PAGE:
There are many teachers of meditation, in many different traditions. I do not have a particular formula to teach you to use to experience the divine. But many of the mystical systems within the world traditions actually do teach practices, the purpose of which is to help us to work with our fear, and our attachment to separation, and to bring us to that experience of higher consciousness. The Buddha encouraged people not to believe what he taught, but rather to try it out and test it for themselves.  If you want such a formal practice, finding a meditation group with which to work can be very helpful.

Even without a formal practice, we can take small steps. If we can notice the thread of connection between ourselves and one other being, that is a step. When I eat a piece of bread, I might call to mind that I am joining this bread together with my own body—it is becoming human in me. Why do people pray before eating, in so many cultures? There is something about the process of eating that reminds us of our threads of connection.

Even as you sit here reading, notice the sounds that send vibrations across anyone nearby.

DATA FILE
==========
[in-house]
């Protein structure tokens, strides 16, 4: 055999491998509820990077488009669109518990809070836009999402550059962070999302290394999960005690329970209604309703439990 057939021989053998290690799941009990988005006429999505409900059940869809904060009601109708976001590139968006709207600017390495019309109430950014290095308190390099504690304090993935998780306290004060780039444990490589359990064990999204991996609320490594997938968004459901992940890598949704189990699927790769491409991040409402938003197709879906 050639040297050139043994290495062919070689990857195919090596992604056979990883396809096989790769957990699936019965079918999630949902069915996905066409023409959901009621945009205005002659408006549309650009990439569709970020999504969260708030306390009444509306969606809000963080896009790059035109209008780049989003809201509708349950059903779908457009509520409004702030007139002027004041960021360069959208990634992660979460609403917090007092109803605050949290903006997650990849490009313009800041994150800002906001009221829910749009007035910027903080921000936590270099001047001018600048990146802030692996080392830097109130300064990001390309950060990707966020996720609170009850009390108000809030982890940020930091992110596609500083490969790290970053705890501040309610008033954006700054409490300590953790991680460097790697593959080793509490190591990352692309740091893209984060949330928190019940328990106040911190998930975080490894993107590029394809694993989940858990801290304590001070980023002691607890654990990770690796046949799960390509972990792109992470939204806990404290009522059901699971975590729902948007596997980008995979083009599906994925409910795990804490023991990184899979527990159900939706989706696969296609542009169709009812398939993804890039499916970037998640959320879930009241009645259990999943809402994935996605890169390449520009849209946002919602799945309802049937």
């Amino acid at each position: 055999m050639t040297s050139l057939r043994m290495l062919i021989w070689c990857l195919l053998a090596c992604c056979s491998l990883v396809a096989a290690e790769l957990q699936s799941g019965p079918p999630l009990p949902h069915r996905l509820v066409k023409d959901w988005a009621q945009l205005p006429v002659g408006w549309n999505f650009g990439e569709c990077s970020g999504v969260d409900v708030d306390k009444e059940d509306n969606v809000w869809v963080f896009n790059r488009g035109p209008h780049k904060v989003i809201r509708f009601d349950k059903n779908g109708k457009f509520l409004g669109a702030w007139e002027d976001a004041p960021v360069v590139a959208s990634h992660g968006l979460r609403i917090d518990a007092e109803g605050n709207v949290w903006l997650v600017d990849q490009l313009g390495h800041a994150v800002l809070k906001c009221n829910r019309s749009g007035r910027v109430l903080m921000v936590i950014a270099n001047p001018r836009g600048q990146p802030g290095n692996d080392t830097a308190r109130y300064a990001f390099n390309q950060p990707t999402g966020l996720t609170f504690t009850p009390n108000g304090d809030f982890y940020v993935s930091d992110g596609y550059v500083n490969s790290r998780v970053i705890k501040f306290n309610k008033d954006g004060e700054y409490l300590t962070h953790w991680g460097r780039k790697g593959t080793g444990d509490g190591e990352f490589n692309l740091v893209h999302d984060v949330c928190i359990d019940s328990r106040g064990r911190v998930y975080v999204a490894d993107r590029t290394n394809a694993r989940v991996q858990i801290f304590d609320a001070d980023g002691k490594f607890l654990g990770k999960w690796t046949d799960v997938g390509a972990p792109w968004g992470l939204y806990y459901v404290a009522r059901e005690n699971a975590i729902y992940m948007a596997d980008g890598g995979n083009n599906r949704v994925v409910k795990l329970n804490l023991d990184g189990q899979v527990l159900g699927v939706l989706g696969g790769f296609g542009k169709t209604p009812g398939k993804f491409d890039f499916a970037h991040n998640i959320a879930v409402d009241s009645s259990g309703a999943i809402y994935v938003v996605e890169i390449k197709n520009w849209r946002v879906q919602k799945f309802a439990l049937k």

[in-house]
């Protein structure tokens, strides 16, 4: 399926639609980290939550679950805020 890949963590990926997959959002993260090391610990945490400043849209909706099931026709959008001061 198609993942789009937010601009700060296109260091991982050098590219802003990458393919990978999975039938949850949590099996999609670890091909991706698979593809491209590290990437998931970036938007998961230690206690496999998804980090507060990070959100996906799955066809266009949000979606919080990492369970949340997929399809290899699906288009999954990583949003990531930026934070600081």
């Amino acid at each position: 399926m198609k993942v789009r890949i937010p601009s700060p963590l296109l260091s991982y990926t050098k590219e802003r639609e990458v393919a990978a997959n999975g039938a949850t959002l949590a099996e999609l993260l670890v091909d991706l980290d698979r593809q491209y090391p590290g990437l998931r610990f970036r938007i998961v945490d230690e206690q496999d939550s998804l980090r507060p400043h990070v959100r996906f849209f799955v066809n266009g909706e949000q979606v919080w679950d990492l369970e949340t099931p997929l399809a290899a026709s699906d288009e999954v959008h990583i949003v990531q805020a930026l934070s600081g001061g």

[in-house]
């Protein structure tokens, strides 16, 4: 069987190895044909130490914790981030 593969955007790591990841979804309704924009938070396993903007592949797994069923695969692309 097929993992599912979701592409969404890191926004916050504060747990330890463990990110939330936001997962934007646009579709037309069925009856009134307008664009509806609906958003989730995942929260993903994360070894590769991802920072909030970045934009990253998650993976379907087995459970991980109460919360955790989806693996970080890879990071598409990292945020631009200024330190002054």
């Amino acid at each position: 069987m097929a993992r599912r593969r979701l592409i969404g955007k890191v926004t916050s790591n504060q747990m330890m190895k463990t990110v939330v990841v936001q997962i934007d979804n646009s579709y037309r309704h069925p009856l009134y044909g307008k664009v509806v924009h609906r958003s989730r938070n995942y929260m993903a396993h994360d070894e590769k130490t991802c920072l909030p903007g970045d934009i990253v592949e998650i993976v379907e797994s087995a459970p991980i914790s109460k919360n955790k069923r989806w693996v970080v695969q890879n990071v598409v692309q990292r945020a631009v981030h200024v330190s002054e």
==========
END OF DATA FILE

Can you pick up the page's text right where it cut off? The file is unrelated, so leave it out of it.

If you are outside or near a window, feel the sun on your cheek, and realize that you have a thread of connection across thousands of miles of space—its light is reaching you.

Notice the gravity pulling your body to the ground, attaching you to the chair and the floor beneath your feet.

Notice your breathing, the air going in and out of your nose and mouth.

When you go into the kitchen, and drink a glass of water or a cup of coffee, think about how your body is also a form of water—70% water, and imagine that your hand is pouring water into water.

When you talk to a friend or a stranger, imagine the divine spark inside of them and inside of you, and see how that affects the greeting you bring.

In the end, it doesn’t matter if we use the word God, or God-ing, or light, or love. It doesn’t matter what we call it. What we are reaching for is larger than language, larger than thought. But it is already deep within us—closer than breathing, closer than a song, closer than the DNA of each cell of our bodies. The threads of connection already weave their way into the center of our being, and hold us one to the other. There is a blessing in it, when we can feel it and see it. There is a sense of coming home and a feeling of belonging. May it be so. May we awaken like the spring flowers.

 

Our Own Life and the Life of the Universe Are One

In many posts on this blog, I have been exploring the concept of God. I hope to help us to move past old rigid images of the big man in the sky with a beard and white robe, the judge, the king, these all too human inventions that people have created in the quest for understanding, or often, in the quest for power.